Politics & Government

Senate budget would reject state worker contracts, offer smaller pay package

To help balance the budget with no new taxes, leaders of the Republican-controlled state Senate want to reject labor contracts that Democratic Gov. Jay Inslee’s office has already negotiated with state employees.

Compared with the two-year spending plan unveiled last week by the state House, the budget proposal that senators released Tuesday would bank more than $400 million in savings by not approving the contracts, as well as by spending less on teacher salary and benefit increases.

Under the contracts negotiated between Inslee’s office and 23 employee unions, workers would receive 3 percent raises in July, followed by another 1.8 percent next year.

But Senate Republicans are looking at a different approach: giving every state worker a flat $1,000 raise for each of the next two years. That plan would save the state about $75 million in the 2015-17 budget, Senate budget writer Andy Hill said Tuesday.

Part of the goal is to give the lowest-paid state workers a greater percentage increase in their pay than highly paid employees, said Hill, R-Redmond.

“Really, what we want to get at is wage inequality,” Hill said. “We believe this really impacts the workers who are boots-on-the-ground, providing the customer service.”

The state’s largest employee union, however, said it doesn’t think the Legislature has the authority to offer an alternative to employee contracts. Greg Devereux, executive director of the Washington Federation of State Employees, said state law lets the Legislature only ratify contracts or reject them — nothing in between.

“They can reject the contracts and say, ‘Go back to the table and bargain something else,’ ” Devereux said. “That’s not what they did.”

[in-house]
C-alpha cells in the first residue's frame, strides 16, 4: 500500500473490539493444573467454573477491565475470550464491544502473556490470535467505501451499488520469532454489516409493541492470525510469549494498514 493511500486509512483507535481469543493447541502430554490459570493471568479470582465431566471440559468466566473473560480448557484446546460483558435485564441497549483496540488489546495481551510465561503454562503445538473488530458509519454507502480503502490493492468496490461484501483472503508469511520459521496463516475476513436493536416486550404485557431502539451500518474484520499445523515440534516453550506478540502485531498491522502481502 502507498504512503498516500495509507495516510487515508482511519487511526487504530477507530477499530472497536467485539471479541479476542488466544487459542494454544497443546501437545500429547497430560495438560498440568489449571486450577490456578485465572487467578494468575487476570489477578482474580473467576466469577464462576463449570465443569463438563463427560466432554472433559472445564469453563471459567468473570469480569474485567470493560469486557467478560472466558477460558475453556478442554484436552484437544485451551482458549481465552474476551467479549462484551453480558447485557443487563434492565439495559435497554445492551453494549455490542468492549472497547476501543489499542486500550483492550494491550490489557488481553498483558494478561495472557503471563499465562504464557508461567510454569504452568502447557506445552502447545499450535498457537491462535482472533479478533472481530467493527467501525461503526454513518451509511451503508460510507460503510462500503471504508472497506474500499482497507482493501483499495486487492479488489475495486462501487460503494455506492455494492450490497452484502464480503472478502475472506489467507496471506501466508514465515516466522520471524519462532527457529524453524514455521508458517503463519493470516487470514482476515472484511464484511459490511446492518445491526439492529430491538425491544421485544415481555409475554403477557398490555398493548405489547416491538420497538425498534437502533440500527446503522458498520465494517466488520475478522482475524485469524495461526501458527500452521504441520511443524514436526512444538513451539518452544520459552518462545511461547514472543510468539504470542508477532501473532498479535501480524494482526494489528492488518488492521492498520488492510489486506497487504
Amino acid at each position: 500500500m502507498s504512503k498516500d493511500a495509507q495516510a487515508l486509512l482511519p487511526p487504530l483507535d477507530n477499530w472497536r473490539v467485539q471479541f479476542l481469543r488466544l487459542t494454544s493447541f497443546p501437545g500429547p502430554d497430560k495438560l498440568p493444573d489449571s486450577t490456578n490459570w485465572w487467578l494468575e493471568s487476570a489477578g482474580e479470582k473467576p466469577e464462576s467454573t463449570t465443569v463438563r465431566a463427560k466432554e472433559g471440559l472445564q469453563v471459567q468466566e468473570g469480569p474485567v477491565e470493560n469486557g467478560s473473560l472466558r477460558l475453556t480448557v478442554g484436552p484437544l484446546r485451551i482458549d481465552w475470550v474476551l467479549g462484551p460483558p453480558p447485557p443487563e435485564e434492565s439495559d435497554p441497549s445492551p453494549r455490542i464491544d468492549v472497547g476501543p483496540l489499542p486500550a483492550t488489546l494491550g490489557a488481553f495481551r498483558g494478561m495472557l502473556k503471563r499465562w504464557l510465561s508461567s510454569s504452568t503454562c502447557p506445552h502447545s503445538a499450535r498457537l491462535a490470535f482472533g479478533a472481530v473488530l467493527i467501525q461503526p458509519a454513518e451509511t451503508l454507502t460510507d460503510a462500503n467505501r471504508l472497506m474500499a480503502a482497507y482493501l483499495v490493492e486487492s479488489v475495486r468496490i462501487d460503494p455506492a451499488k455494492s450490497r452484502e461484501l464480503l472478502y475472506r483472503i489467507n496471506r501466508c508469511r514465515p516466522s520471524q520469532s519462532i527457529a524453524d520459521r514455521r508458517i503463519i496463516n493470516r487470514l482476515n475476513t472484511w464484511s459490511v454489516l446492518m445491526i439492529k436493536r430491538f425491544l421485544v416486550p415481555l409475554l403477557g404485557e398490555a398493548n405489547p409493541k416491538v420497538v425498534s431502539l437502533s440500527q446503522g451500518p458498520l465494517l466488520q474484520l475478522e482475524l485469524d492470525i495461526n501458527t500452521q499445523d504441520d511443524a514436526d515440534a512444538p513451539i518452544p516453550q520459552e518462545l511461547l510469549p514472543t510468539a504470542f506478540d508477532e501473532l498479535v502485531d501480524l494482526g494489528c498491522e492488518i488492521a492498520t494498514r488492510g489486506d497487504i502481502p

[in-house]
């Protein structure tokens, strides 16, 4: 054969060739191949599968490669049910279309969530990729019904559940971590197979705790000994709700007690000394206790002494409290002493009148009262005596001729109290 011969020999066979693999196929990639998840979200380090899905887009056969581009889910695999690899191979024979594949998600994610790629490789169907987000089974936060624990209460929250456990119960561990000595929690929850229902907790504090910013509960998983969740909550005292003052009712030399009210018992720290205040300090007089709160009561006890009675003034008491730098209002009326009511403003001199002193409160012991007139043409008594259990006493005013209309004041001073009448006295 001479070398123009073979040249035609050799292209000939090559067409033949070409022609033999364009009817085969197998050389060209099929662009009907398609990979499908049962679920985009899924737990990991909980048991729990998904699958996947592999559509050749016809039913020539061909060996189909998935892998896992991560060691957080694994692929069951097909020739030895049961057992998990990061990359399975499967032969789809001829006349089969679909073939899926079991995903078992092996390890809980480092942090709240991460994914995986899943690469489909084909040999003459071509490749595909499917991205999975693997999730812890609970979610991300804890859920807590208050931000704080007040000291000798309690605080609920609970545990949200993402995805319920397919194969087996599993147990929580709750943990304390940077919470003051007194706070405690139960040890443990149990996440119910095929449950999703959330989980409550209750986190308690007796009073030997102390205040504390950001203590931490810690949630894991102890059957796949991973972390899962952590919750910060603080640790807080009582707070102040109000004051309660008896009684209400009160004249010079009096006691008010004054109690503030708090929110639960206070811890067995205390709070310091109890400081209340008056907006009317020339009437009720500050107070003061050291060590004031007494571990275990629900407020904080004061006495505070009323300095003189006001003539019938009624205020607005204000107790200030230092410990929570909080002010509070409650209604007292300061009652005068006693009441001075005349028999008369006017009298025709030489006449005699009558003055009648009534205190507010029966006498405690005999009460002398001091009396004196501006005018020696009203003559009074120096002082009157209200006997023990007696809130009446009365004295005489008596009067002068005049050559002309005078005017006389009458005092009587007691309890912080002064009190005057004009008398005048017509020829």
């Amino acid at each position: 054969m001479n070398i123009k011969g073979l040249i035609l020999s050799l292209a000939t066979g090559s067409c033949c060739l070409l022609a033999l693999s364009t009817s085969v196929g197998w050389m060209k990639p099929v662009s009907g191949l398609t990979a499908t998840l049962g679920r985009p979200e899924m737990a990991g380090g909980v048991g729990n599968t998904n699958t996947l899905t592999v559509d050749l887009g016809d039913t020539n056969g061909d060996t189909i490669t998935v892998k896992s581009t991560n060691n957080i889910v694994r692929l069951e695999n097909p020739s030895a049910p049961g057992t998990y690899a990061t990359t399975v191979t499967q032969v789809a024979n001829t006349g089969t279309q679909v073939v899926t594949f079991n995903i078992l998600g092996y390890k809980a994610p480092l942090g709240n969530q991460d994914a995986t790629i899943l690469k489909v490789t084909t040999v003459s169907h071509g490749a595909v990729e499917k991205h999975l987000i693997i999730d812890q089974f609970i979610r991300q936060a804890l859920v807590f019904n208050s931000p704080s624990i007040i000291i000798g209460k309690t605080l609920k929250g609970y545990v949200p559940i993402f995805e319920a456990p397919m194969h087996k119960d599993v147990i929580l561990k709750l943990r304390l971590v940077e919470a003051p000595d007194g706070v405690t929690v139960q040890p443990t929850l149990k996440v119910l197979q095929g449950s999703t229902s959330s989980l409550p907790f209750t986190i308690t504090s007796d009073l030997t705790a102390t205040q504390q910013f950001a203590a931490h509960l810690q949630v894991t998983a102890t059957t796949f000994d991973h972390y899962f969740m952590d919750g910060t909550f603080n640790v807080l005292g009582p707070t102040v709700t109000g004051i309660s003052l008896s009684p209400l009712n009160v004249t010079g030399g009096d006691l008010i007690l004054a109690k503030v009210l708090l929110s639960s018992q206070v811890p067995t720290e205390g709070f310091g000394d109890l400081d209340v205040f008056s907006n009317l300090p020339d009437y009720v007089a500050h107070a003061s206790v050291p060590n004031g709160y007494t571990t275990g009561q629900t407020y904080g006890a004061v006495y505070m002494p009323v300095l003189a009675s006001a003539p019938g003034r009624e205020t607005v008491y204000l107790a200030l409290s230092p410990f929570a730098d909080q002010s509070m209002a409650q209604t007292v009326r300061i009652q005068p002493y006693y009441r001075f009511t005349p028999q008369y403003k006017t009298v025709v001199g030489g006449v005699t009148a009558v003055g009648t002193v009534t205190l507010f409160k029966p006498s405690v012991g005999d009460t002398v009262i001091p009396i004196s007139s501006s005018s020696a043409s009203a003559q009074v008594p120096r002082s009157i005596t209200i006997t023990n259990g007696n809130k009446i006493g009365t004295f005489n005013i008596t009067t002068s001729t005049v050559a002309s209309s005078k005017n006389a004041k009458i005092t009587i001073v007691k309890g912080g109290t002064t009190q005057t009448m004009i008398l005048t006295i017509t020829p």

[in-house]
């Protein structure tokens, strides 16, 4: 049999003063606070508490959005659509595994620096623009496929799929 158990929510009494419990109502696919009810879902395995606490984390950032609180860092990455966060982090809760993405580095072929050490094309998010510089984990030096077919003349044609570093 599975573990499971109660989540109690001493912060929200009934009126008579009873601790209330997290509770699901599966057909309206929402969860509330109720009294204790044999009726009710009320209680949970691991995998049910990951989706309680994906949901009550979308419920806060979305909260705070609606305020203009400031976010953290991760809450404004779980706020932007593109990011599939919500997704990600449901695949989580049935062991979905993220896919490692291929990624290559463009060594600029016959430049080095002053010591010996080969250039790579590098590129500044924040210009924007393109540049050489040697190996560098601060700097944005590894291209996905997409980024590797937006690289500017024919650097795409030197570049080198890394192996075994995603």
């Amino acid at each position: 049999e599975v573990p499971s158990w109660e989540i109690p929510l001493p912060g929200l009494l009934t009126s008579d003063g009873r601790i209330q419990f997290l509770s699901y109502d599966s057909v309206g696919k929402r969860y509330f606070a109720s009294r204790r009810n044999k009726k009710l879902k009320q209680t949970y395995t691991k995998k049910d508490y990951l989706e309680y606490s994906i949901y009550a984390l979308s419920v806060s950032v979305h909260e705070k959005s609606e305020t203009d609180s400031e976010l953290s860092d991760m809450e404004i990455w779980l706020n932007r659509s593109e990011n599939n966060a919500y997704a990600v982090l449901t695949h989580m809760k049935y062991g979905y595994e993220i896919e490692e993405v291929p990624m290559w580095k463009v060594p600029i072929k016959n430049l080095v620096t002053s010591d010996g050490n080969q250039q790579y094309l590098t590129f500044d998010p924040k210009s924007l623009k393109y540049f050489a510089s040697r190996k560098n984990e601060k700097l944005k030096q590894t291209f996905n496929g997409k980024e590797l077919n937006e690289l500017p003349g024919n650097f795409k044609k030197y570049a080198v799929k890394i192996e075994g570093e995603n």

The Senate plan runs counter to what has been proposed by House Democratic leaders and Inslee, who are looking to fund the contracts in their entirety. In addition to covering about 50,000 state employees, the contracts would apply to about 40,000 other union employees paid by the state to provide services such as home health care and child care.

State employees have not received cost-of-living raises for six years, though some have received step-pay increases.

The Senate budget released Tuesday would also save $40 million by no longer extending health care benefits to state workers’ spouses who have access to health care through another employer.

The House and Senate budget proposals are even farther apart when it comes to pay and benefits for teachers and other school employees.

The Senate plan would award annual cost-of-living adjustments based on inflation, as voters approved with Initiative 732 in 2000. School employees wouldn’t, however, receive the larger raises advocated by Inslee and House Democrats, who proposed giving them the same increases state workers would receive under the negotiated contracts.

Not providing school employees with the extra raises would save about $150 million over two years.

The Senate budget also omits $200 million included in the House Democrats’ budget to boost health benefits for K-12 workers.

The state teachers union quickly criticized the Senate budget for failing to do enough to improve school employee compensation. The state has not funded annual cost-of-living adjustments for K-12 public school employees since 2008.

“Clearly, after six years of no COLA and increases in health care costs, the Senate budget fails to address the issue of adequate pay,” said Rich Wood, spokesman for the Washington Education Association. “Merely reinstating a small COLA in the next two years is just not enough.”

Sen. Bruce Dammeier, R-Puyallup, said lawmakers are still looking to address the state’s unconstitutional reliance on local levies to pay for school employee salaries, which is one of the problems the state Supreme Court identified in the McCleary case.

A plan to shift some of that financial burden to the state would most likely address concerns about school employee salaries and benefits, said Dammeier, who is the vice chairman of the Senate education committee.

Lawmakers are in the middle of 105-day legislative session scheduled to last through April 26.

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